Notes from around the Human Experience…
MORE PRESIDENT TRUMP…WHAT A SURPRISE: Wow, President Donald Trump stirring the pot again! A shocker, we know. Today we are going to chat about his recent pardon of former Maricopa County, Arizona Sheriff Joe Arpaio. Like most everything else President Trump does, this was done seemingly off the top of his head, as Arpaio had not filed a request for a pardon, a process which generally takes several, and sometimes many, years.
Arpaio, 85, was convicted of violating a federal court order to halt his treasured immigration roundups, where Latinos in Maricopa County were unfairly detained and arrested. He was held in contempt on three counts in May, 2016 and this past July was convicted of criminal contempt of court. He was scheduled to be sentenced on October 5, and he still might be as the judge in the case indicated she would prefer to hear oral arguments on the matter before tossing the conviction out.
An interesting conundrum, a legal challenge to a president’s pardoning power because Presidents can pardon whomever they want – except, we believe, themselves – for any federal crime. The United States Constitution is very clear on this matter, Article II, Section 2 stating, in part:
…he shall have Power to grant Reprieves and Pardons for Offences against the United States, except in Cases of Impeachment.
The challenges are stemming from the premise that a pardon cannot be issued if it would result in someone else’s Constitutional rights being violated and that Arpaio’s pardon prevents the federal judiciary’s effort to enforce the Constitution.
Thank You, Oliver Wendell Holmes: Maybe, maybe not. People duller than us will hash this out, though it seems to us the judge’s order remains in effect. All that’s changed is Arpaio is no longer guilty of violating it.
The Bottom Line: The only restrictions on a president’s ability to pardon are that the pardon be for federal offenses and not be in a case of impeachment. That’s it. President Trump was well within his rights in pardoning Arpaio.
Don’t Even Start: This doesn’t mean we agree with the pardon. If we were President Arpaio would not have been considered for a pardon. He was not entitled to one, in our opinion.
Dry, Technical Matter: Controversial pardons are nothing new in this country, though a complete detailing of every single one is, thankfully, beyond the scope of this column. Some notable ones include the first President Bush pardoning Armand Hammer after Hammer donated $110,000 to the Republican National Committee, Bill Clinton pardoning his brother and Gerald Ford pardoning Richard Nixon even before Nixon was charged with anything.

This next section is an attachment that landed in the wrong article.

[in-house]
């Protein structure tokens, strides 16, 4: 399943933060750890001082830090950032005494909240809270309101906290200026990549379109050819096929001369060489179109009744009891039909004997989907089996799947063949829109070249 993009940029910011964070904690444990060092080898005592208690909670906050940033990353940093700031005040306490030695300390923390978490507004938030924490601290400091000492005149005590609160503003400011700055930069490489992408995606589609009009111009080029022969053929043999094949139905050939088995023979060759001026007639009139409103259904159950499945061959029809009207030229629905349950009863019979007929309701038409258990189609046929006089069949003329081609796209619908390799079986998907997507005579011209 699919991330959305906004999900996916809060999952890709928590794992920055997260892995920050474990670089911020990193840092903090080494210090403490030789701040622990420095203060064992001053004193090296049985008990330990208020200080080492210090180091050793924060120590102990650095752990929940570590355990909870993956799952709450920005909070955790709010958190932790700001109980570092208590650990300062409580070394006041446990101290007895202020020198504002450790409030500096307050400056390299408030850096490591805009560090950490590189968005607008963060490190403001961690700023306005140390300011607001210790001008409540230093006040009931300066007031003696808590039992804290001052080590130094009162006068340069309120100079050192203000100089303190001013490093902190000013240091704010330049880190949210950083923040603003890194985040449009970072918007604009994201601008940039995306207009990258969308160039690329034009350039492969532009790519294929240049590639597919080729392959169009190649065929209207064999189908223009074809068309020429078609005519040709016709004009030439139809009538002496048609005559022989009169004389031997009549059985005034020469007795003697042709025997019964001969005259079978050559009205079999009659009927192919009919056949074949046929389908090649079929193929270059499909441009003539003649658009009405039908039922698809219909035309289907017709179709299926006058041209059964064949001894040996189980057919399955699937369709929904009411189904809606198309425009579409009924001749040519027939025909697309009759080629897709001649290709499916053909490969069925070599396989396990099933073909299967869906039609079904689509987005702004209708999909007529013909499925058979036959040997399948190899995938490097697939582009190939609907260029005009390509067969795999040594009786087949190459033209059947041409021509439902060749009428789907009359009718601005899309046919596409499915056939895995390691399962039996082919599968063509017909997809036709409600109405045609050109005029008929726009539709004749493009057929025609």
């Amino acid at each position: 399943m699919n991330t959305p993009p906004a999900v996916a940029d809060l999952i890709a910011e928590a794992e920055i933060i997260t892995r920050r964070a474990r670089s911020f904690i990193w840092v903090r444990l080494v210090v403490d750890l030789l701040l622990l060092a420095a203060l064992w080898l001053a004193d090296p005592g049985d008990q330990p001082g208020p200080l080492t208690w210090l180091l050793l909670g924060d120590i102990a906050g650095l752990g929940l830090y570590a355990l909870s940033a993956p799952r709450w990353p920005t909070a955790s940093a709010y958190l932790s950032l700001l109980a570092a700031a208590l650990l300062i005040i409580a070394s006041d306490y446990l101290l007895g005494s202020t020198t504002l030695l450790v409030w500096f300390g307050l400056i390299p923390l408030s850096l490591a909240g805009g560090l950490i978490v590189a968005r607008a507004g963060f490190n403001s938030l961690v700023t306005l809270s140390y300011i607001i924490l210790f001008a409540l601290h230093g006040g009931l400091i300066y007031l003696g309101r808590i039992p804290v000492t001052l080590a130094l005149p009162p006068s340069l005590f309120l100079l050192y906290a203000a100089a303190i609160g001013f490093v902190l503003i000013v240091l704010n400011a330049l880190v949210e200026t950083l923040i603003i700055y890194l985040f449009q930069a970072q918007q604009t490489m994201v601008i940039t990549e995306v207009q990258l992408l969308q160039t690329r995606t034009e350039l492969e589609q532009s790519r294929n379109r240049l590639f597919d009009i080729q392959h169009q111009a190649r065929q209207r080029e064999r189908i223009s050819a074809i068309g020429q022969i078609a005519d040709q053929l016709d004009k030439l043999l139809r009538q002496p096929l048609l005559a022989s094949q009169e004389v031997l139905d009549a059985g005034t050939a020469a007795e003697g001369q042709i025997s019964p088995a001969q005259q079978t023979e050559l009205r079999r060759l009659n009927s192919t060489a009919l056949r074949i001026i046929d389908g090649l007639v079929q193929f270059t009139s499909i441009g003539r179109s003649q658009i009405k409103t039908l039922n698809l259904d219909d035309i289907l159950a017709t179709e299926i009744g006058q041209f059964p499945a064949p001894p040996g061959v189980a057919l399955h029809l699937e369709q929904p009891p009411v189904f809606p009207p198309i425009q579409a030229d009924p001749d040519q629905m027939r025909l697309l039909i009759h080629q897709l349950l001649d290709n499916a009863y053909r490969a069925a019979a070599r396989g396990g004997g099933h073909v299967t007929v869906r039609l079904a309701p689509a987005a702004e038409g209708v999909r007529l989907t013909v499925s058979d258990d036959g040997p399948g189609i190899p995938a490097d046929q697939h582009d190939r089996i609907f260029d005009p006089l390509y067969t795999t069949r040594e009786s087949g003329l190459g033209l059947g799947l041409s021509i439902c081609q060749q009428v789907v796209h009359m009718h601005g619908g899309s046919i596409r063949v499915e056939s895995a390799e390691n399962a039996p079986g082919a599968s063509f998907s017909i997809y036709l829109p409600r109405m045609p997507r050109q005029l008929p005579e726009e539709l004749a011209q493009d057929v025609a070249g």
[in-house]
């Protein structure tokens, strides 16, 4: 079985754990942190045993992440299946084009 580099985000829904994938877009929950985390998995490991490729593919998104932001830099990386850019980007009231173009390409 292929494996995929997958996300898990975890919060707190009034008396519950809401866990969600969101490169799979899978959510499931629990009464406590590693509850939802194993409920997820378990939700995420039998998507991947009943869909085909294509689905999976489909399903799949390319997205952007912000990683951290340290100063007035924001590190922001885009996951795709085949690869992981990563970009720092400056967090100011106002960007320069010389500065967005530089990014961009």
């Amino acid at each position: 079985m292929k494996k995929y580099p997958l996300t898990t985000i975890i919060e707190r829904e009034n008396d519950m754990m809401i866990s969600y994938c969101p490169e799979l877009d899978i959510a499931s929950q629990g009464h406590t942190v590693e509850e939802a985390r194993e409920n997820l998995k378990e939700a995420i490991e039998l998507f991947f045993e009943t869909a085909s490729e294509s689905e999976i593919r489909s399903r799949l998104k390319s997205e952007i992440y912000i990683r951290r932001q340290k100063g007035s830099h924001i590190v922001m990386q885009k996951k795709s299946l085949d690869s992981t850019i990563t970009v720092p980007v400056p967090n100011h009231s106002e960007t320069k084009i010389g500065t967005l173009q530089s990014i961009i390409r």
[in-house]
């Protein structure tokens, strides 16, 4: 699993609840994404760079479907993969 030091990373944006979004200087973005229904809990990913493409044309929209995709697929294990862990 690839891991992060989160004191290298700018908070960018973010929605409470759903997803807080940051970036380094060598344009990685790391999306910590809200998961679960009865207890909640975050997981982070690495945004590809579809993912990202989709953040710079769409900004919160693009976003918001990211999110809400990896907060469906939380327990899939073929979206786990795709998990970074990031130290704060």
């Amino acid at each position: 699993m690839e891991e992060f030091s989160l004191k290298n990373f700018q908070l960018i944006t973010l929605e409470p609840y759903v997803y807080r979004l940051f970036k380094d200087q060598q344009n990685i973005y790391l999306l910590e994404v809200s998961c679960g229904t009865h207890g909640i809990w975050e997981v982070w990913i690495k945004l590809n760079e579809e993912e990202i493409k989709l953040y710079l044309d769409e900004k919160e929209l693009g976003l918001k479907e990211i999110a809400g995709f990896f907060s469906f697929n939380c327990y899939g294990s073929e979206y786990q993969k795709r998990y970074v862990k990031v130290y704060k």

ON THIS DATE! TWELVE DAYS LATER! Almost two centuries after it was first adopted by some other countries, Great Britain adopts the Gregorian calendar on this date in 1752. In Britain and its possessions, including the colonies that would become the United States, September 2, 1752 was followed by September 14, 1752.
We’re In From Some Dry, Technical Matter, Aren’t We?: The Gregorian calendar had been decreed in 1582 by Pope Gregory XIII and was immediately adopted by the Papal States. The Gregorian calendar modified the Julian calendar, which had been around since 45 BC and which replaced a Roman calendar.
The main problem with the Julian calendar was it added a leap day every four years no matter what and as a result the seasons were out of whack, which made celebrating Easter difficult. The Gregorian calendar changed, among other things, the number of leap years. Years that were divisible by 100 were no longer leap years unless they were also divisible by 400, then they were leap years.
Someone Please Insert A Boy Scout Phrase Here. We Don’t Know Any: Arthur Eldred becomes the first Eagle Scout on this date in 1912. Eldred, from Brooklyn, would later serve in the Navy in World War I and would spend his working life in the agriculture, produce transportation and railroad industries. He remained active in scouting until his death in 1951 and was the father and grandfather of Eagle Scouts.
Missed It By That Much: Milt Pappas of the Chicago Cubs becomes the only pitcher to lose a perfect game on a walk to the 27th batter on this date in 1972. Pitching at Wrigley Field against the Padres, Pappas walked pinch-hitter Larry Stahl on a 3-2 pitch. The pitch was close enough that Pappas thought it should have been called a strike, and he would always remain bitter over the call by plate umpire Bruce Froemming. Pappas would retire the next batter for a no-hitter.
The Post Game Show Is Brought To You By Olde Style Beer: Pappas died last year and had an interesting career. His 20 home runs are 12th on the all-time list for home runs by a pitcher and he was the first pitcher to win 200 major league games without winning 20 games in a season.
Up, Up And Away To Red Square: West German Mathias Rust goes on trial in the Soviet Union on this date in 1987 following his arrest the previous May after he had landed his private plane in Moscow’s Red Square. Rust was convicted on assorted charges and sentenced to four years in a labor camp, though he ended up serving his sentence in a temporary detention facility in Moscow. He would be released as a goodwill gesture the following August.
Quotebook: Marriage, the last refuge of men unable to fend for themselves. – Garrison Keillor, Leaving Home
Answer To The Last Trivia Question: The first justice to hold the supreme court seat occupied by Thurgood Marshall was Joseph P Bailey in 1870. Bailey had been nominated by President Ulysses S Grant when the Judiciary Act of 1869 expanded the Supreme Court from eight seats to nine.
Today’s Stumper: How many Eagle Scouts have the Boy Scouts produced over the years? – Answer next time!